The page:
Asthma is a condition where the airways in the lungs are inflamed and become constricted. The inflammation and constriction results in asthma symptoms like cough, wheezing and shortness of breath. Asthma affects millions of people each year. The specific cause of asthma is not known, but it is believed to be due to a combination of genetic and environmental factors.

Symptoms of Asthma

Symptoms of asthma include:

  • Shortness of breath
  • Chest pain or tightness
  •  Bouts of coughing
  • Trouble sleeping due to coughing
  • Wheezing or whistling sound when exhaling

Severity of asthma can vary from very mild (where patients get asthma symptoms intermittently) to severe-persistent asthma (daily symptoms that are usually severe).

Diagnosis of Asthma

The diagnosis of asthma is made by a combination of careful medical history, physical examination and lung function testing.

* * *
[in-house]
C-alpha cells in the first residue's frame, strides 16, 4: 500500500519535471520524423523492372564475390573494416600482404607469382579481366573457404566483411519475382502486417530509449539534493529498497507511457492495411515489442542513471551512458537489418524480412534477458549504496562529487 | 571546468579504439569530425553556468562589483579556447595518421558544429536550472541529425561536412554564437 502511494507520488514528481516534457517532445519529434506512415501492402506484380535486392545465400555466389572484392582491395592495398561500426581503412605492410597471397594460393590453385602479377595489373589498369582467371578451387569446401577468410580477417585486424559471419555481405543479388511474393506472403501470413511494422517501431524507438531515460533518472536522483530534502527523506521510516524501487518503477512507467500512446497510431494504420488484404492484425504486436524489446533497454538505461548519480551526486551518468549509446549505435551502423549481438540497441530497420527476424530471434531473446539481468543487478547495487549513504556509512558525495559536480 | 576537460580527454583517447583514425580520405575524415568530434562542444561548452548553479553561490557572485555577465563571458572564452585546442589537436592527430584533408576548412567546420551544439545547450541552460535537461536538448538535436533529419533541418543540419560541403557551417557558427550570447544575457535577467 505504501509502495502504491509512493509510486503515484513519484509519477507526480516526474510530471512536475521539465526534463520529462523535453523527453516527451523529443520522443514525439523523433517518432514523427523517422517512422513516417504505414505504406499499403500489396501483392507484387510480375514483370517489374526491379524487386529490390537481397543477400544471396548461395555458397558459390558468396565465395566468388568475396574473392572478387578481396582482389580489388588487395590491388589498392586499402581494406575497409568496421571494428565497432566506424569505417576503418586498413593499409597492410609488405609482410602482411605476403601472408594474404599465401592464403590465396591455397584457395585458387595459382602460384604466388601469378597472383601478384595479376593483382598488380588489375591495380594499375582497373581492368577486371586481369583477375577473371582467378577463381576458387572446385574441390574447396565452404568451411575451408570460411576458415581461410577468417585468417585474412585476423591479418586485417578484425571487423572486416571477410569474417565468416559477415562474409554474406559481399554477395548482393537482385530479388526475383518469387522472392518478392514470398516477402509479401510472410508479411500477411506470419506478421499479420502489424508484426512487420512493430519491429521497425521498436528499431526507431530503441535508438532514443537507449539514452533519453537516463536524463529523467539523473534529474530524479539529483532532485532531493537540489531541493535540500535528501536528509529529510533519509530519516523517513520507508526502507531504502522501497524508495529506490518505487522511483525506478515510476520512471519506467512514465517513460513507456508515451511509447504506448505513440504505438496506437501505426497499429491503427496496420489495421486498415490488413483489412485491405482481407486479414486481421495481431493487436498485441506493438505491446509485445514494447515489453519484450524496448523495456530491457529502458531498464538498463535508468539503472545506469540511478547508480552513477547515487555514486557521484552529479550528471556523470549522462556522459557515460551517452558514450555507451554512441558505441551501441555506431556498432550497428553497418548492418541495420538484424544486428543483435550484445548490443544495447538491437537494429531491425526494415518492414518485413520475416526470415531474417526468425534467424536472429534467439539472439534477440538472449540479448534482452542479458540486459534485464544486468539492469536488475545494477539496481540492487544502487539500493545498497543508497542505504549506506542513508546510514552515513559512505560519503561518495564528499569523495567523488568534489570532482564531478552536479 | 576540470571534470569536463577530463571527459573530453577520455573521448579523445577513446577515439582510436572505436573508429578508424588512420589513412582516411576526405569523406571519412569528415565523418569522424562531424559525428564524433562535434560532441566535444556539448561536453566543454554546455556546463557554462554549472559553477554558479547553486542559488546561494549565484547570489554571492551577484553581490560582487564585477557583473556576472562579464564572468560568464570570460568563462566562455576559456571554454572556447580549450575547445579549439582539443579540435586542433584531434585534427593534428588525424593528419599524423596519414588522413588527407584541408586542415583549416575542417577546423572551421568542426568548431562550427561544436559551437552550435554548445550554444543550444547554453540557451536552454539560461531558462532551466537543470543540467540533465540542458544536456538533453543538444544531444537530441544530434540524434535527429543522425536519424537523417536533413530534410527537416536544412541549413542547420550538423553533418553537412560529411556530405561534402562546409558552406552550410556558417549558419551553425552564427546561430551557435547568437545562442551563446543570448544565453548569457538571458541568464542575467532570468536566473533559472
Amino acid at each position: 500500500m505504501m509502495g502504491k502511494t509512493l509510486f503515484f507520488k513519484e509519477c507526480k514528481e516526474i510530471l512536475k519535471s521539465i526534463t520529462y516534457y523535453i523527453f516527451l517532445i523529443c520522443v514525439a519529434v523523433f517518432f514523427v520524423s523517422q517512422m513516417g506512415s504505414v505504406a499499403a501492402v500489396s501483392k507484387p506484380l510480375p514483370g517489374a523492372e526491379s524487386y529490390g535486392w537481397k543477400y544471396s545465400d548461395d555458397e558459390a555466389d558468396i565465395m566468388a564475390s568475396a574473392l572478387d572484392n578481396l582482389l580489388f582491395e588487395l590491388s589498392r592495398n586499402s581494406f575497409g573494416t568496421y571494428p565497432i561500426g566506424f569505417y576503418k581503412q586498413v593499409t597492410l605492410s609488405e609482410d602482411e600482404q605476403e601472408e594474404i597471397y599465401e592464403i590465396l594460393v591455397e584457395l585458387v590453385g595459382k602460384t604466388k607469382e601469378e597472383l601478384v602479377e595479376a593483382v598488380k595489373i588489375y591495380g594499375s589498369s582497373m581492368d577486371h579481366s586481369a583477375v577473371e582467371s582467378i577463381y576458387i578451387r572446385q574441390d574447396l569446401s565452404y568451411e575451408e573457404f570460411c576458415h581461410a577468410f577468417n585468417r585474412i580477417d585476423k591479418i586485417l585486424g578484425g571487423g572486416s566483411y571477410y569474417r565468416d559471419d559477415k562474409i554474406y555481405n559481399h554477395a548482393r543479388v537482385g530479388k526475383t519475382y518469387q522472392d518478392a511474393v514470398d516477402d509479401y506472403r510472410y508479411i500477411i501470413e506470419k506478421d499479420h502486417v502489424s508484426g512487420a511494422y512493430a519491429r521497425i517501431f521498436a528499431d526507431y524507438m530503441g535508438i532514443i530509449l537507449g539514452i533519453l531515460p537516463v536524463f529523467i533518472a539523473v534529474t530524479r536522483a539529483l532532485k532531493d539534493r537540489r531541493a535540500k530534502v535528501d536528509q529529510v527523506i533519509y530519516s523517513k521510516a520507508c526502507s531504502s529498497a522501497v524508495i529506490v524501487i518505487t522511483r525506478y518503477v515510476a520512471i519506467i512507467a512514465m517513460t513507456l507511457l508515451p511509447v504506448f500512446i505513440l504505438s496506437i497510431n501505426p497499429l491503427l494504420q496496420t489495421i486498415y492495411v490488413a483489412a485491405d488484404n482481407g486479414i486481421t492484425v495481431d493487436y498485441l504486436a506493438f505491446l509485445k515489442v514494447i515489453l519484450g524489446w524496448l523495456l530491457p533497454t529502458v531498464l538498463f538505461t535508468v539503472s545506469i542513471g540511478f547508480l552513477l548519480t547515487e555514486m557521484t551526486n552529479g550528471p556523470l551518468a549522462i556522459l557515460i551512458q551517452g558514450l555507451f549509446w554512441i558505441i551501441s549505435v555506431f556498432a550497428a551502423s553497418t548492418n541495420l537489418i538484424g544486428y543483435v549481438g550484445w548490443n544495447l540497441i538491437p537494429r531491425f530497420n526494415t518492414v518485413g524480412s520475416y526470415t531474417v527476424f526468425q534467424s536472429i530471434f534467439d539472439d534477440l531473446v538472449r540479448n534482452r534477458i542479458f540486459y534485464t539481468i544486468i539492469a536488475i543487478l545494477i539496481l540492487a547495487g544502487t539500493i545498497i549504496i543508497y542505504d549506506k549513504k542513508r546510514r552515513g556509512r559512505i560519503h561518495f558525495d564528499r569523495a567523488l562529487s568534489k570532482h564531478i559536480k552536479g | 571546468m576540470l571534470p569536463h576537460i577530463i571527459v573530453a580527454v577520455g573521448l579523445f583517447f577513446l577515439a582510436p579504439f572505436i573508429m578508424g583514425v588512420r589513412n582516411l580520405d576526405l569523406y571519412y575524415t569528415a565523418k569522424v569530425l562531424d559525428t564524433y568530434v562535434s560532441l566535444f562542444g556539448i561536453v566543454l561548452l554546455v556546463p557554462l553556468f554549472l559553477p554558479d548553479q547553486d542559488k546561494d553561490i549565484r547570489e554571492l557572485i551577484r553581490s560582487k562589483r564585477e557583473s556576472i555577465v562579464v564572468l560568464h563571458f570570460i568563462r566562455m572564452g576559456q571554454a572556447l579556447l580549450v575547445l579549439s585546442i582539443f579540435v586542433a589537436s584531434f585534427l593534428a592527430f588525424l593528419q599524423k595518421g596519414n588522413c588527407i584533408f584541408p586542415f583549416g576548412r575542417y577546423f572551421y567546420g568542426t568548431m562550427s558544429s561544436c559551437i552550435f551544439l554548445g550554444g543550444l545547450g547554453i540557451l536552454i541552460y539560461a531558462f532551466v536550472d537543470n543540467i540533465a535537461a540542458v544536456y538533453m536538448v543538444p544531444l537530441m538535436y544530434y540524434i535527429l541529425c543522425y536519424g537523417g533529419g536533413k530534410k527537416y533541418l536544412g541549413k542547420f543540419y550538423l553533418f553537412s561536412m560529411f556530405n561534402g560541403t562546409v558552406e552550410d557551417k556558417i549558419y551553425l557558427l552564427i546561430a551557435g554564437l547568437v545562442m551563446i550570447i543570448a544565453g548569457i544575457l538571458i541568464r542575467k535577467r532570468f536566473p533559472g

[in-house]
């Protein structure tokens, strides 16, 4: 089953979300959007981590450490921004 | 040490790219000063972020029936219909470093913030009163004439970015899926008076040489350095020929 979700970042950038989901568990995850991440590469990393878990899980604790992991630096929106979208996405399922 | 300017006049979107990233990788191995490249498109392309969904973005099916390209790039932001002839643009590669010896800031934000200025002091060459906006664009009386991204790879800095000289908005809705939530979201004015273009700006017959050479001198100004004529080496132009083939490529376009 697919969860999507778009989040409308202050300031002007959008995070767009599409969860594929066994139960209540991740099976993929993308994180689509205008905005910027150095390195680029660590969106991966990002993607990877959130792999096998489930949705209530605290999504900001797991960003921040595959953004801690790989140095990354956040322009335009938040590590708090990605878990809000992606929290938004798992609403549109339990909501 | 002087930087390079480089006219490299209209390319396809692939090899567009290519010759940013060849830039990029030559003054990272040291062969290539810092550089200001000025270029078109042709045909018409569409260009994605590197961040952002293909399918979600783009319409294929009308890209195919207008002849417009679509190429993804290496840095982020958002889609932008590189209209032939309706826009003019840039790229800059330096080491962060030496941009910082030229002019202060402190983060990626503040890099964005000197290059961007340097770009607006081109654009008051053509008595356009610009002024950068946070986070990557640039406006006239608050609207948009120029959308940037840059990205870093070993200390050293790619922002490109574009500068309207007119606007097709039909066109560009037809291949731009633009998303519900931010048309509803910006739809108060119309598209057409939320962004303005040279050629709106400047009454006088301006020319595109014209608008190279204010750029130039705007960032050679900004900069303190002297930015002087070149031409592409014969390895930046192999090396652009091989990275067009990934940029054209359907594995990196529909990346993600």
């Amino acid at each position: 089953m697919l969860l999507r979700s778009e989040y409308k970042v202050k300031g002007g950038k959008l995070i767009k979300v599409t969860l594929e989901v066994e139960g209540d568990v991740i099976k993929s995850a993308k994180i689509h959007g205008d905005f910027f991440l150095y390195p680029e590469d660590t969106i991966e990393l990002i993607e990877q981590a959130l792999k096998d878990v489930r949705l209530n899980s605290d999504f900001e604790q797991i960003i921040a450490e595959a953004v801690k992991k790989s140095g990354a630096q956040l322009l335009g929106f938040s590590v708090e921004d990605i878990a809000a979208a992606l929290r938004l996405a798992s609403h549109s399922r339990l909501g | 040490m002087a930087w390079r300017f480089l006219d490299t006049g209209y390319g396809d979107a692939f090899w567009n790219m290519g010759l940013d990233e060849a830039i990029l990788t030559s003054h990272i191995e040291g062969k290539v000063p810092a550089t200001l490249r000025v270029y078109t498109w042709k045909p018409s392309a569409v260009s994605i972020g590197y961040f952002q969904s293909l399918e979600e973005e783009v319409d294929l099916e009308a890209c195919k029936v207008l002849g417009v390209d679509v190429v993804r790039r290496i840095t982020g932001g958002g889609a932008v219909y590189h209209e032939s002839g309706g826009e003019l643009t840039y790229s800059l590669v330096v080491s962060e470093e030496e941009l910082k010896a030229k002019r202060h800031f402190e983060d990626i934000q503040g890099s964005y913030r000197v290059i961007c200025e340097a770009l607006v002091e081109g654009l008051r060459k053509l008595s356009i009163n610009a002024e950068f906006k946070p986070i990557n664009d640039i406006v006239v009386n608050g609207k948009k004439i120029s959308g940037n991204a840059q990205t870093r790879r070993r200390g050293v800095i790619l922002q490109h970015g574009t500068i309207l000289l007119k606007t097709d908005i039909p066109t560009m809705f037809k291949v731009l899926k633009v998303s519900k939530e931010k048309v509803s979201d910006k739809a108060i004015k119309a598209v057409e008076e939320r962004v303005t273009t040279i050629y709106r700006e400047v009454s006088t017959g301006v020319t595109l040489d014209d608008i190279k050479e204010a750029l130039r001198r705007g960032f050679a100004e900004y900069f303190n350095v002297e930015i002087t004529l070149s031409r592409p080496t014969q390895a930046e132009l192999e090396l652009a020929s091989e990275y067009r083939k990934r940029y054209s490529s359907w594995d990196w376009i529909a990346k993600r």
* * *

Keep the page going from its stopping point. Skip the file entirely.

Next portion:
Treatment of Asthma

While asthma is a chronic condition with no cure, it can usually be controlled through long-term medications. The method to controlling asthma is based on the prevention of an attack and the treatment of symptoms when recognized. There are two main types of asthma medications: 1) controller medications, that reduce the inflammation in the lungs and prevent symptoms and 2) quick-relief medications that are used to treat attacks. Both types of medications are most commonly delivered through inhalers or nebulizers. In cases where allergies are the trigger for asthma (allergic asthma), allergy shots may also be helpful. It is important to monitor your asthma symptoms and take measures to avoid triggers and prevent serious attacks.

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